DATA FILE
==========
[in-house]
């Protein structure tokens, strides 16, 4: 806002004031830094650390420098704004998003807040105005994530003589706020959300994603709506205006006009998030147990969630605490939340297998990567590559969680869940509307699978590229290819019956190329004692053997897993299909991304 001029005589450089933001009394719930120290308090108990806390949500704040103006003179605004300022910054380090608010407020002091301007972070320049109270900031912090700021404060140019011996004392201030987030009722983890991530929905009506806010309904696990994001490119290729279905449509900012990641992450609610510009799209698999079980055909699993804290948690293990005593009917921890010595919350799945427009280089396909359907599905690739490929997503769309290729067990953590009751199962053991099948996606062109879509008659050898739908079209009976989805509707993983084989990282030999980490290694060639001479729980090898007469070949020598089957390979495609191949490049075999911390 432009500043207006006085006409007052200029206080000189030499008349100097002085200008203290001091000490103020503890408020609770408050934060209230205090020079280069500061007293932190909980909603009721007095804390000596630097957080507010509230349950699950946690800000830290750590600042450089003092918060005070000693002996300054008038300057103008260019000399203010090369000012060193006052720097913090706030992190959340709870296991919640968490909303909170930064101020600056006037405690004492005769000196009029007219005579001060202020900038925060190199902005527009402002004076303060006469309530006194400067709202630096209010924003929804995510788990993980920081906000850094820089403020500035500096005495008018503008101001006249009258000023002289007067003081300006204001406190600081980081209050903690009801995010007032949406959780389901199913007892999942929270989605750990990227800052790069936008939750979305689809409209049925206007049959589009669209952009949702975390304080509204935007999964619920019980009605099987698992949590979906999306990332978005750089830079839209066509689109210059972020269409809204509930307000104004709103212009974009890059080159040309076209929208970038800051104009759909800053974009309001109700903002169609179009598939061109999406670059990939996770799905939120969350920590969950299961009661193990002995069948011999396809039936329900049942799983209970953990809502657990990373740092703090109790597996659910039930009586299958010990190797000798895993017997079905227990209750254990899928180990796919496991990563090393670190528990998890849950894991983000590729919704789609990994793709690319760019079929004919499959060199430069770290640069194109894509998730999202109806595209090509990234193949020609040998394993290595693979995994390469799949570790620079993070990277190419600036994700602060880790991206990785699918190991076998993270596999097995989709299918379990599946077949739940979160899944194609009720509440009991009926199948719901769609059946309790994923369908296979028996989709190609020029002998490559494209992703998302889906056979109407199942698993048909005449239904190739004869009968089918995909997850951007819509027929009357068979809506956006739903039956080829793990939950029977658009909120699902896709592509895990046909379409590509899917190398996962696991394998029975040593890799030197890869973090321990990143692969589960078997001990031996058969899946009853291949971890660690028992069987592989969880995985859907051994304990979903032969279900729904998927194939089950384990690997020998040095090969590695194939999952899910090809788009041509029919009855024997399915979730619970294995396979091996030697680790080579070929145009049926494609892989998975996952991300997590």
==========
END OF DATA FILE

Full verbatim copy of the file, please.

[in-house]
């Protein structure tokens, strides 16, 4: 806002004031830094650390420098704004998003807040105005994530003589706020959300994603709506205006006009998030147990969630605490939340297998990567590559969680869940509307699978590229290819019956190329004692053997897993299909991304 001029005589450089933001009394719930120290308090108990806390949500704040103006003179605004300022910054380090608010407020002091301007972070320049109270900031912090700021404060140019011996004392201030987030009722983890991530929905009506806010309904696990994001490119290729279905449509900012990641992450609610510009799209698999079980055909699993804290948690293990005593009917921890010595919350799945427009280089396909359907599905690739490929997503769309290729067990953590009751199962053991099948996606062109879509008659050898739908079209009976989805509707993983084989990282030999980490290694060639001479729980090898007469070949020598089957390979495609191949490049075999911390 432009500043207006006085006409007052200029206080000189030499008349100097002085200008203290001091000490103020503890408020609770408050934060209230205090020079280069500061007293932190909980909603009721007095804390000596630097957080507010509230349950699950946690800000830290750590600042450089003092918060005070000693002996300054008038300057103008260019000399203010090369000012060193006052720097913090706030992190959340709870296991919640968490909303909170930064101020600056006037405690004492005769000196009029007219005579001060202020900038925060190199902005527009402002004076303060006469309530006194400067709202630096209010924003929804995510788990993980920081906000850094820089403020500035500096005495008018503008101001006249009258000023002289007067003081300006204001406190600081980081209050903690009801995010007032949406959780389901199913007892999942929270989605750990990227800052790069936008939750979305689809409209049925206007049959589009669209952009949702975390304080509204935007999964619920019980009605099987698992949590979906999306990332978005750089830079839209066509689109210059972020269409809204509930307000104004709103212009974009890059080159040309076209929208970038800051104009759909800053974009309001109700903002169609179009598939061109999406670059990939996770799905939120969350920590969950299961009661193990002995069948011999396809039936329900049942799983209970953990809502657990990373740092703090109790597996659910039930009586299958010990190797000798895993017997079905227990209750254990899928180990796919496991990563090393670190528990998890849950894991983000590729919704789609990994793709690319760019079929004919499959060199430069770290640069194109894509998730999202109806595209090509990234193949020609040998394993290595693979995994390469799949570790620079993070990277190419600036994700602060880790991206990785699918190991076998993270596999097995989709299918379990599946077949739940979160899944194609009720509440009991009926199948719901769609059946309790994923369908296979028996989709190609020029002998490559494209992703998302889906056979109407199942698993048909005449239904190739004869009968089918995909997850951007819509027929009357068979809506956006739903039956080829793990939950029977658009909120699902896709592509895990046909379409590509899917190398996962696991394998029975040593890799030197890869973090321990990143692969589960078997001990031996058969899946009853291949971890660690028992069987592989969880995985859907051994304990979903032969279900729904998927194939089950384990690997020998040095090969590695194939999952899910090809788009041509029919009855024997399915979730619970294995396979091996030697680790080579070929145009049926494609892989998975996952991300997590």